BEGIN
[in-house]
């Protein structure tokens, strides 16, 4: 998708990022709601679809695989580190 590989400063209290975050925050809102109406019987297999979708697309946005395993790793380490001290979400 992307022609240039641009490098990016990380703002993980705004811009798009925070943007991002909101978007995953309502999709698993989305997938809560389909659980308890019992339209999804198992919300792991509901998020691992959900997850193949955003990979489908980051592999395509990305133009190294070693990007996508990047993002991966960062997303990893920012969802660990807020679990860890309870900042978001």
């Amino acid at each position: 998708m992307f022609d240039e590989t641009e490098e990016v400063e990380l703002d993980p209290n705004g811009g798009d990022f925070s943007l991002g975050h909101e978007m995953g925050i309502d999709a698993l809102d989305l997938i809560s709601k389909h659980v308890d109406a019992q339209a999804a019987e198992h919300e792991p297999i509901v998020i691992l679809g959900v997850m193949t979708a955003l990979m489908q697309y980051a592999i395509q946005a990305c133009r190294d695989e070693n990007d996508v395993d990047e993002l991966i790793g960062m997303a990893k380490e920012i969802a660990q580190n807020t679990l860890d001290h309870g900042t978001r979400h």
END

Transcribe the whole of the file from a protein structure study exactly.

[in-house]
């Protein structure tokens, strides 16, 4: 998708990022709601679809695989580190 590989400063209290975050925050809102109406019987297999979708697309946005395993790793380490001290979400 992307022609240039641009490098990016990380703002993980705004811009798009925070943007991002909101978007995953309502999709698993989305997938809560389909659980308890019992339209999804198992919300792991509901998020691992959900997850193949955003990979489908980051592999395509990305133009190294070693990007996508990047993002991966960062997303990893920012969802660990807020679990860890309870900042978001």
């Amino acid at each position: 998708m992307f022609d240039e590989t641009e490098e990016v400063e990380l703002d993980p209290n705004g811009g798009d990022f925070s943007l991002g975050h909101e978007m995953g925050i309502d999709a698993l809102d989305l997938i809560s709601k389909h659980v308890d109406a019992q339209a999804a019987e198992h919300e792991p297999i509901v998020i691992l679809g959900v997850m193949t979708a955003l990979m489908q697309y980051a592999i395509q946005a990305c133009r190294d695989e070693n990007d996508v395993d990047e993002l991966i790793g960062m997303a990893k380490e920012i969802a660990q580190n807020t679990l860890d001290h309870g900042t978001r979400h």